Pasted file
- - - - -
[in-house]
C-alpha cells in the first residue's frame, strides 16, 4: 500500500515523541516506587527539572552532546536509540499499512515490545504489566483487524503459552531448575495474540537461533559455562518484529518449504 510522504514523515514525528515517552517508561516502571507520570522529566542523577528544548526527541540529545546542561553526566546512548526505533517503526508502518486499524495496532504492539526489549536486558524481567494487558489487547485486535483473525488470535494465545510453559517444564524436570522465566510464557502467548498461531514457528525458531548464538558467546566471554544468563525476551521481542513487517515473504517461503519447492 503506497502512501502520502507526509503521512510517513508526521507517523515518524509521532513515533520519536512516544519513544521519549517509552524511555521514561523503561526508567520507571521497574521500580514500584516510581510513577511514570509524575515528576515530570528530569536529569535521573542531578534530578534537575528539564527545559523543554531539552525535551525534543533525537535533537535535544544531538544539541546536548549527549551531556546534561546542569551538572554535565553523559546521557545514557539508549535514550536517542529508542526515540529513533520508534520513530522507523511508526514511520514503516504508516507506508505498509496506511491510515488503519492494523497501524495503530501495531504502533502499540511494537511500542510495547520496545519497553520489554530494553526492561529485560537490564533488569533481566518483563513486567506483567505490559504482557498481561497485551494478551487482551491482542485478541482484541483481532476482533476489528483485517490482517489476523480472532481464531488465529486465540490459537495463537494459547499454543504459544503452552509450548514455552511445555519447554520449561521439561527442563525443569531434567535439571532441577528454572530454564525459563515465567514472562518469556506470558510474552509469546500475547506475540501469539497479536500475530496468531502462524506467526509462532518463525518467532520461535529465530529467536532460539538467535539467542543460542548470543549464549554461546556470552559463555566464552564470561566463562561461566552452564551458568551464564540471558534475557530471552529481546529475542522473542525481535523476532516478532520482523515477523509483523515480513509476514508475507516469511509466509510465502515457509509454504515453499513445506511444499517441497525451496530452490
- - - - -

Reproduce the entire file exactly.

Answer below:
[in-house]
C-alpha cells in the first residue's frame, strides 16, 4: 500500500515523541516506587527539572552532546536509540499499512515490545504489566483487524503459552531448575495474540537461533559455562518484529518449504 510522504514523515514525528515517552517508561516502571507520570522529566542523577528544548526527541540529545546542561553526566546512548526505533517503526508502518486499524495496532504492539526489549536486558524481567494487558489487547485486535483473525488470535494465545510453559517444564524436570522465566510464557502467548498461531514457528525458531548464538558467546566471554544468563525476551521481542513487517515473504517461503519447492 503506497502512501502520502507526509503521512510517513508526521507517523515518524509521532513515533520519536512516544519513544521519549517509552524511555521514561523503561526508567520507571521497574521500580514500584516510581510513577511514570509524575515528576515530570528530569536529569535521573542531578534530578534537575528539564527545559523543554531539552525535551525534543533525537535533537535535544544531538544539541546536548549527549551531556546534561546542569551538572554535565553523559546521557545514557539508549535514550536517542529508542526515540529513533520508534520513530522507523511508526514511520514503516504508516507506508505498509496506511491510515488503519492494523497501524495503530501495531504502533502499540511494537511500542510495547520496545519497553520489554530494553526492561529485560537490564533488569533481566518483563513486567506483567505490559504482557498481561497485551494478551487482551491482542485478541482484541483481532476482533476489528483485517490482517489476523480472532481464531488465529486465540490459537495463537494459547499454543504459544503452552509450548514455552511445555519447554520449561521439561527442563525443569531434567535439571532441577528454572530454564525459563515465567514472562518469556506470558510474552509469546500475547506475540501469539497479536500475530496468531502462524506467526509462532518463525518467532520461535529465530529467536532460539538467535539467542543460542548470543549464549554461546556470552559463555566464552564470561566463562561461566552452564551458568551464564540471558534475557530471552529481546529475542522473542525481535523476532516478532520482523515477523509483523515480513509476514508475507516469511509466509510465502515457509509454504515453499513445506511444499517441497525451496530452490